1. Repeal of the general rule on abuse of superior bargaining position

The Bulgarian legislator took the implementation of a sector-specific ban on unfair trade practices in the agricultural and food supply chain as an opportunity to repeal the PCA’s general prohibition on the abuse of a superior bargaining position. The rule in question was introduced in 2015 and prohibited undertakings with a stronger bargaining position from abusing their power to the detriment of their contractual partners and consumers (some background on this rule is provided in this blog post). The provision had a broad, cross-sectoral scope but the lack of clear criteria regarding its application caused confusion and legal uncertainty for supply chain stakeholders. This was aggravated by unusually high sanctions for breaches of the prohibition, compared to the extent of market distortion caused by such violations, as well as by the Supreme Administrative Court annulling a number of landmark decisions where the CPC sanctioned breaches.

The controversial provision has now been replaced by the sector-specific regime of the UTP Directive, providing for clear criteria concerning the assessment of unequal bargaining power and prohibited practices. This is indeed a welcome step forward towards both increasing legal certainty for businesses and promoting fair practices in the agricultural and food supply chain. However, the “replacement” of the general rule with a sector-specific only approach creates a certain gap in the regulation of unfair trade practices, since all instances of abuse of unequal bargaining power by non-dominant undertakings, aside from the agricultural and food supply chain, remain completely outside of the scope of the new PCA.

It is debatable whether such an outcome is desirable. Perhaps the lack of clear criteria and foreseeable, proportionate sanctions in the area of the abuse of a superior bargaining power could – and should – have been solved by modifying rather than striking the prohibition. Against the background of cross-sectoral rules on economic dependence/abuse of unequal bargaining power is found in a number of leading competition law jurisdictions (such as France, Germany, and Belgium) and given their constantly increasing relevance in the digital context (see this blog post on the Belgian rules), the Bulgarian approach rather seems to indicate a step back in the prevention of unfair trade practices.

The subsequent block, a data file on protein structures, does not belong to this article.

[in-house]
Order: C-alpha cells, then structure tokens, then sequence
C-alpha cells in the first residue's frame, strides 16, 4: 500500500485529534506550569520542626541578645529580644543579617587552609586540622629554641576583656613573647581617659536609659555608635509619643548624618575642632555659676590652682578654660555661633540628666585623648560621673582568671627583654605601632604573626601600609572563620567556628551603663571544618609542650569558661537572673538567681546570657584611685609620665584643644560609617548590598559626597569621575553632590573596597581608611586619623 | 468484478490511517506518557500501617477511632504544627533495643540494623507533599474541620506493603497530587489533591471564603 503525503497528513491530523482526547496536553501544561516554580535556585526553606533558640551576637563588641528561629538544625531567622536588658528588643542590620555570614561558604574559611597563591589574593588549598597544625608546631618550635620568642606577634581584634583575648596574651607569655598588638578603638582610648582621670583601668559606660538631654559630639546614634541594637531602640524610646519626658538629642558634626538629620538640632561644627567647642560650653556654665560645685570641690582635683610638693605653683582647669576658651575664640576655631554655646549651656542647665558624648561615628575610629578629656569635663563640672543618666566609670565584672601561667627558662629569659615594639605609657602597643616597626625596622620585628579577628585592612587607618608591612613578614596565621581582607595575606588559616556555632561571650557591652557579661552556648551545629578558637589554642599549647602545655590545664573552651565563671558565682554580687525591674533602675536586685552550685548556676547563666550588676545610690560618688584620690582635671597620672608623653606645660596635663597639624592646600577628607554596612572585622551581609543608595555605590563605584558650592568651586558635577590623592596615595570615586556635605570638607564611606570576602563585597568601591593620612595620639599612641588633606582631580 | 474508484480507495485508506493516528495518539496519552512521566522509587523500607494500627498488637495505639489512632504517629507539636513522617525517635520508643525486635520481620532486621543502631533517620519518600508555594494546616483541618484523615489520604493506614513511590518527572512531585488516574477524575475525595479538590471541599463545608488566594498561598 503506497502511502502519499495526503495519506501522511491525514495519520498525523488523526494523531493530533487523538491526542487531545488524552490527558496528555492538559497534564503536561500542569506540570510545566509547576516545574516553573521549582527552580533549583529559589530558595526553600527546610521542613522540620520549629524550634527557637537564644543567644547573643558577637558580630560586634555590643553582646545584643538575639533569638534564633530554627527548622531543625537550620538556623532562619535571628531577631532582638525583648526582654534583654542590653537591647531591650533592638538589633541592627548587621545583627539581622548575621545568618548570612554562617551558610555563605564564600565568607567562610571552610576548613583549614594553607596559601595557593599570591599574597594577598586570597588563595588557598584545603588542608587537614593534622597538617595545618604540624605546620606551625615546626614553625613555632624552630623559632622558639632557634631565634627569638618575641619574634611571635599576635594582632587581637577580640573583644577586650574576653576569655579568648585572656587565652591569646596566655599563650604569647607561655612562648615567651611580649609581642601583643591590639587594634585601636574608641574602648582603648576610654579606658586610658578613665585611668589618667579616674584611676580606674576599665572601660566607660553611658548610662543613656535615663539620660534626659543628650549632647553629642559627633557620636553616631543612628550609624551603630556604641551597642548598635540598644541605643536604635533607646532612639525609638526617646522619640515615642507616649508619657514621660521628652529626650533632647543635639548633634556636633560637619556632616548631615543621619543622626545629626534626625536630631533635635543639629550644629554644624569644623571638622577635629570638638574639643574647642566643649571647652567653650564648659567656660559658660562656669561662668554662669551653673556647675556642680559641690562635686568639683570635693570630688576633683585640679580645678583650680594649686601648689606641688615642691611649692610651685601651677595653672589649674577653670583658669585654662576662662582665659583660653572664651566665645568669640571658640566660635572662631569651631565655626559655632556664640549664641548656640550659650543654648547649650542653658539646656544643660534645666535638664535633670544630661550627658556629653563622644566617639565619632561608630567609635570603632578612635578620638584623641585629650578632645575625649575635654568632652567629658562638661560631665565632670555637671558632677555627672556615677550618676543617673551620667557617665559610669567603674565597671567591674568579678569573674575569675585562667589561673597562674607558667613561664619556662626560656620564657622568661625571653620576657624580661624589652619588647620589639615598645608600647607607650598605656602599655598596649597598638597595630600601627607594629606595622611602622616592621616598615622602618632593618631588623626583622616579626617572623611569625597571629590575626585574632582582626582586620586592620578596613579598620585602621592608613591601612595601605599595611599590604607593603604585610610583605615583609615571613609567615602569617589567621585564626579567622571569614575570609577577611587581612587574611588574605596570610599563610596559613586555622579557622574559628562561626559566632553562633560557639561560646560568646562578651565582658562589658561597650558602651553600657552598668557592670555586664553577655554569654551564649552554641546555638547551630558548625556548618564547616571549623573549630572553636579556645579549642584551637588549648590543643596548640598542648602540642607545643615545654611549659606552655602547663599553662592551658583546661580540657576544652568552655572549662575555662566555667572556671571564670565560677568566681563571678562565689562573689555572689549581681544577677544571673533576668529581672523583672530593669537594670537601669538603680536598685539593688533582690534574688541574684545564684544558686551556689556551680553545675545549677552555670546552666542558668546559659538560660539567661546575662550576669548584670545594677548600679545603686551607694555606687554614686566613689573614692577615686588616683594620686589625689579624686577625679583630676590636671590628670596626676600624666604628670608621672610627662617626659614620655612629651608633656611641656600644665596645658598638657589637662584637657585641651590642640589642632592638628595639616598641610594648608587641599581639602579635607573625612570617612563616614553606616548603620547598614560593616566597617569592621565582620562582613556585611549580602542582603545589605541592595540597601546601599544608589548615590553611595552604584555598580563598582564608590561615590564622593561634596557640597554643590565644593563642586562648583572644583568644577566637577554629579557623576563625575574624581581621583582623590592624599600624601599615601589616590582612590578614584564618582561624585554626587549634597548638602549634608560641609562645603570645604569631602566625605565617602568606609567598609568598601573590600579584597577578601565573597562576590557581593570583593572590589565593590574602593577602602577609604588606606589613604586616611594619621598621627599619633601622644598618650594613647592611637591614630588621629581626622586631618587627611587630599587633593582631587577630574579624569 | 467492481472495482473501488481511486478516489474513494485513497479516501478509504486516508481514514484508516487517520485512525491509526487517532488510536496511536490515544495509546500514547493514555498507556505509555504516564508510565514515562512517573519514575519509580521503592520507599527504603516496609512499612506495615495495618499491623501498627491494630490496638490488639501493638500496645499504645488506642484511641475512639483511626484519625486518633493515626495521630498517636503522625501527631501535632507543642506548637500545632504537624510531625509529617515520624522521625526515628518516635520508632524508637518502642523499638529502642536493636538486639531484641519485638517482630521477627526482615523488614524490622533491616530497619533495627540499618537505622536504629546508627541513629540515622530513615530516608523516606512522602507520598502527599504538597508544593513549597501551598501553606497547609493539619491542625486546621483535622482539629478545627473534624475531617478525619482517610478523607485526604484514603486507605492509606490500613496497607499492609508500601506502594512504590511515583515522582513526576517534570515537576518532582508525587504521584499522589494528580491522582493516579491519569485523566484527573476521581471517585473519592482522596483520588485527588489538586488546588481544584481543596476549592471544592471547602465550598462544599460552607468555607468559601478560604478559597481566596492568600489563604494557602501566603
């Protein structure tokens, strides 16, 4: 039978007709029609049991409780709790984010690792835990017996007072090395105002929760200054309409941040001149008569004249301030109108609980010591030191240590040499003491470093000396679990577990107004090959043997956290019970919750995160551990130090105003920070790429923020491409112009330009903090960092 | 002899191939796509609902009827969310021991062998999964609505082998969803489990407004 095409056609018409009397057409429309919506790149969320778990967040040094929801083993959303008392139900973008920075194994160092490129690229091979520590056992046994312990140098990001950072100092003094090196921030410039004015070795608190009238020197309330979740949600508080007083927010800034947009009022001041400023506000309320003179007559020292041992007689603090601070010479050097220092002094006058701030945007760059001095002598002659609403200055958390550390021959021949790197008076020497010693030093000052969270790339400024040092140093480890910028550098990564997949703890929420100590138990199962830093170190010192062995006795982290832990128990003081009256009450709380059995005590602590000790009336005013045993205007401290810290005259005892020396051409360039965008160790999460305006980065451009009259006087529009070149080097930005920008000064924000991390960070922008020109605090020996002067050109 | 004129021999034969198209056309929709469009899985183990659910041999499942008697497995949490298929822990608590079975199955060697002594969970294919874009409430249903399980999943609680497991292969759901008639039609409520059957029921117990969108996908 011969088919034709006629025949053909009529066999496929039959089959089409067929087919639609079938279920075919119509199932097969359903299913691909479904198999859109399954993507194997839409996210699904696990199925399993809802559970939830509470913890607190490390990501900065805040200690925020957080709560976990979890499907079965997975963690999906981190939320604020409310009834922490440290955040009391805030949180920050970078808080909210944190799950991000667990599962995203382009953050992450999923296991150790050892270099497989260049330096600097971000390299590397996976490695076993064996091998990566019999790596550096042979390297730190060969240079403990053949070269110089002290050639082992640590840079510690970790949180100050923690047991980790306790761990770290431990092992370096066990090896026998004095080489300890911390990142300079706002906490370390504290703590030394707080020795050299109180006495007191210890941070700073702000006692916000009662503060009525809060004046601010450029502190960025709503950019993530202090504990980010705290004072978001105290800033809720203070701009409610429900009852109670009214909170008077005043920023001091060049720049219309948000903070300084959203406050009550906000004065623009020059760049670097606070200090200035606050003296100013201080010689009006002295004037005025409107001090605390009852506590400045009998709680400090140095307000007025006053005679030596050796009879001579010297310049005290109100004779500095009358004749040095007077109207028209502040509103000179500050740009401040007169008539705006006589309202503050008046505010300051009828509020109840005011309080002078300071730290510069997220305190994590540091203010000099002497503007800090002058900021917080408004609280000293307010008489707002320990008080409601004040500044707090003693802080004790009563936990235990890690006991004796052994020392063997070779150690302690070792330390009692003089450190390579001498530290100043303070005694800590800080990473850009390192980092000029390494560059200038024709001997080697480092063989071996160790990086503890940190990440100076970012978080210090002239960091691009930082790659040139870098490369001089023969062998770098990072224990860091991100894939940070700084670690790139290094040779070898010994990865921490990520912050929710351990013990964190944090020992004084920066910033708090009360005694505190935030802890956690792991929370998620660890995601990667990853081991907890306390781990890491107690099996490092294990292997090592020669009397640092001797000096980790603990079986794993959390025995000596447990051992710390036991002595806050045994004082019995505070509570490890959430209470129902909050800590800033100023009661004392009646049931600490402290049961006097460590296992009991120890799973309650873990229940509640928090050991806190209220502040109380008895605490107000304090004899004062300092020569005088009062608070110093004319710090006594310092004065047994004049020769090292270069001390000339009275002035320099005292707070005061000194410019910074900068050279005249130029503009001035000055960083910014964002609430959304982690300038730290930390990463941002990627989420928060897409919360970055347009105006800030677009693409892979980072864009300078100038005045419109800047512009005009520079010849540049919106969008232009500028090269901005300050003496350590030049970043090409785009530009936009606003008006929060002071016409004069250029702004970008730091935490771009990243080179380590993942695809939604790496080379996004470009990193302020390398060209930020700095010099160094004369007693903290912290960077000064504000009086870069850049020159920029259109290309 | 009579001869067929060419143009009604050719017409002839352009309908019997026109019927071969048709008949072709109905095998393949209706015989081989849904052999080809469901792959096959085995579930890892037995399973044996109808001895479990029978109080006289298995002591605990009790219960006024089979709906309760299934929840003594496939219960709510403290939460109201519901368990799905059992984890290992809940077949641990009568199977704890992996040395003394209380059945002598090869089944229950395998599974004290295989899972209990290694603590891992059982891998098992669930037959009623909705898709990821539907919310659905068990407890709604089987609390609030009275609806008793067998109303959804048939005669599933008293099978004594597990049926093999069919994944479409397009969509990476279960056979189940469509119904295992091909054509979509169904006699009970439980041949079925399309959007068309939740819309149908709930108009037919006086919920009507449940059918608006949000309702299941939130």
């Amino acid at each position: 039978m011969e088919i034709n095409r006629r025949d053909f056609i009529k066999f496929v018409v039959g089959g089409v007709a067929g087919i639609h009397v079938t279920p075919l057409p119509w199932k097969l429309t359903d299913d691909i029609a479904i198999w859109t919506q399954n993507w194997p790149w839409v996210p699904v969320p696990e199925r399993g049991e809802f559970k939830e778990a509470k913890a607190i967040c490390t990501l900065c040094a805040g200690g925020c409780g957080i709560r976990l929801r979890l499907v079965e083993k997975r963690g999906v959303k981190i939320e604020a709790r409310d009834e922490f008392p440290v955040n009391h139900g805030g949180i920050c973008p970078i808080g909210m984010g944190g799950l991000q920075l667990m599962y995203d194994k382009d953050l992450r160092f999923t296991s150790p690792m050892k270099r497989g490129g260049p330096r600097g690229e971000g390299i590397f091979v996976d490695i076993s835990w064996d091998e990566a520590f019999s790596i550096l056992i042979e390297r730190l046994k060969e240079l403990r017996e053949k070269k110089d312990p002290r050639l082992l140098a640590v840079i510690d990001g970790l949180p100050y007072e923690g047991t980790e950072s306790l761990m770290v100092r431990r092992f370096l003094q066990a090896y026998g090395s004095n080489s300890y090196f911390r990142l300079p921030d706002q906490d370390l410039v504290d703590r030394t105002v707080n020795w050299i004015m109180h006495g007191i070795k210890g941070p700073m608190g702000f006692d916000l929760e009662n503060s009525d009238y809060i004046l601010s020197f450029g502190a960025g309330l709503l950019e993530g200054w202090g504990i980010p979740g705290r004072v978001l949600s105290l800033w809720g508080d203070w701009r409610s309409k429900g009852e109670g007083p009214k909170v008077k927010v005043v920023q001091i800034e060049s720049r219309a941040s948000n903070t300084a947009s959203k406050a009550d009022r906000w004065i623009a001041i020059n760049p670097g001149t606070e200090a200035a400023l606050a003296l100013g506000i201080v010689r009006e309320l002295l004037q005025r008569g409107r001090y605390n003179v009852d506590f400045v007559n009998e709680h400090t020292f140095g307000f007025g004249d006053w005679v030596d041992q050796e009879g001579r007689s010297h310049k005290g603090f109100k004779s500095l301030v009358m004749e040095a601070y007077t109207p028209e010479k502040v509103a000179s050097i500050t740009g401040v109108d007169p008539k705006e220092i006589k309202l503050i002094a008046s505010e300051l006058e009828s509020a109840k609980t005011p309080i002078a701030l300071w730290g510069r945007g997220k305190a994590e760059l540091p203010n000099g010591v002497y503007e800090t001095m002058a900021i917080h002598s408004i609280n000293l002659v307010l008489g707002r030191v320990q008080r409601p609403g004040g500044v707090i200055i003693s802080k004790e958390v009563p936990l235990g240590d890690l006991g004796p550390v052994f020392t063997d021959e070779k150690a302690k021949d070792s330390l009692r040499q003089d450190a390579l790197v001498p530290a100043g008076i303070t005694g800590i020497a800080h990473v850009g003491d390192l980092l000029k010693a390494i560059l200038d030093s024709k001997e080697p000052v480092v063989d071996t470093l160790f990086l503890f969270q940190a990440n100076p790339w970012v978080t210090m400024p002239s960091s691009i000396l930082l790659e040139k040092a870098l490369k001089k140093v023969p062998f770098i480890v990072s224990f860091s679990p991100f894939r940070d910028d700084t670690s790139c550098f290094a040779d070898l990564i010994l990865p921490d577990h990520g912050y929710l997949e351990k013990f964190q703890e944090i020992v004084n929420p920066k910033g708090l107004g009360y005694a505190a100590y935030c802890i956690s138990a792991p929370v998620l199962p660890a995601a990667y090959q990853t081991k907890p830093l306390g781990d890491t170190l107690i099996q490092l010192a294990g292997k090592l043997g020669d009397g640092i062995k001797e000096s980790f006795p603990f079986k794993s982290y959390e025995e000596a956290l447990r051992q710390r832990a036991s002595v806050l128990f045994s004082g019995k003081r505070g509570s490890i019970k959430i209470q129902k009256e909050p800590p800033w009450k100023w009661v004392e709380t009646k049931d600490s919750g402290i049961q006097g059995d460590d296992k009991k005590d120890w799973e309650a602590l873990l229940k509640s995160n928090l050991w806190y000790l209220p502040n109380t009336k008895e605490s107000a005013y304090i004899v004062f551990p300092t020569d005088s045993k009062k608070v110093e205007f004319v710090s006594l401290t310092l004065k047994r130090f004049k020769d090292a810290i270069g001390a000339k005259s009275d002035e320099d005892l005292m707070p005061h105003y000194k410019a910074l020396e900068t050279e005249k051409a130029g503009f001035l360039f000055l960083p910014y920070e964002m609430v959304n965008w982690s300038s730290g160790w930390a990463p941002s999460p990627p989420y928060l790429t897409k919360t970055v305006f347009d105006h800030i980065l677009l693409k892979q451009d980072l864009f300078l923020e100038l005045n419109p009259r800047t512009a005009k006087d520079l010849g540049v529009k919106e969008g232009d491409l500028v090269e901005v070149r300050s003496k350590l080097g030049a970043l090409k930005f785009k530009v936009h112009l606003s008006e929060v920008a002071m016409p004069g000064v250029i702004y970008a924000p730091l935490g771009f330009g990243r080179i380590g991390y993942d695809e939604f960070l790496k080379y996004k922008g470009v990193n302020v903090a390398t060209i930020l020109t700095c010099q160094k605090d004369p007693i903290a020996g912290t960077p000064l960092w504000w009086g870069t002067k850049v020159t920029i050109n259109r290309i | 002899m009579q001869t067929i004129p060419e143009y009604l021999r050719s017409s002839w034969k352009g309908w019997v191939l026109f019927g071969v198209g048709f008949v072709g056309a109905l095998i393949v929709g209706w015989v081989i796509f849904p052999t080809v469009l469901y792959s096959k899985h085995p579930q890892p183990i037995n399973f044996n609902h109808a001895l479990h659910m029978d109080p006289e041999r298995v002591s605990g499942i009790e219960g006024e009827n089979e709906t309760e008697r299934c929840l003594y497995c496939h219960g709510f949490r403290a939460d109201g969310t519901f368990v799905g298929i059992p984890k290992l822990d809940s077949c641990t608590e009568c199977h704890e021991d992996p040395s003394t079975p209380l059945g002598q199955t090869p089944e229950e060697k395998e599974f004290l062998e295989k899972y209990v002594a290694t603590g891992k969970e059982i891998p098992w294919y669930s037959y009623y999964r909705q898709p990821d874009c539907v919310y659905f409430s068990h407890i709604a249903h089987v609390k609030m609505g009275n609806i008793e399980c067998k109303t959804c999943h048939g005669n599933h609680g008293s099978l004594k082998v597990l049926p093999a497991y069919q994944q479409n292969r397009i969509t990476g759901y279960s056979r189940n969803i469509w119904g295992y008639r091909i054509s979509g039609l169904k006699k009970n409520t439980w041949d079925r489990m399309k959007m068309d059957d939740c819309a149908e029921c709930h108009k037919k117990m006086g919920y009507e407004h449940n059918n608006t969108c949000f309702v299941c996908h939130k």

1. Modernisation of the standard for merger control

Another significant change to the PCA is the amendment of the criteria for merger control. Up until now, the CPC followed the old two-tier approach by (i) assessing whether the merger would lead to the creation or strengthening of a dominant position and then (ii) examining whether this would significantly impede effective competition on the respective market. The revised law now adopts the SIEC (significant impediment of effective competition) test for merger control. This will allow the CPC to refuse authorization for a merger without necessarily establishing dominance of the entity on the respective market, provided that a significant negative effect on competition is likely to occur. The shift towards the SIEC approach is in line with the current practice of the European Commission and most Member State competition authorities.

In summary, the adopted changes to the PCA are generally to be welcomed. As far as the issue of regulating the abuse of a superior bargaining position is concerned, the topic is worth considering during the next reform of Bulgarian competition law. In this regard, the parallel developments and ongoing debates in other Member States could serve as an inspiration to the Bulgarian legislator.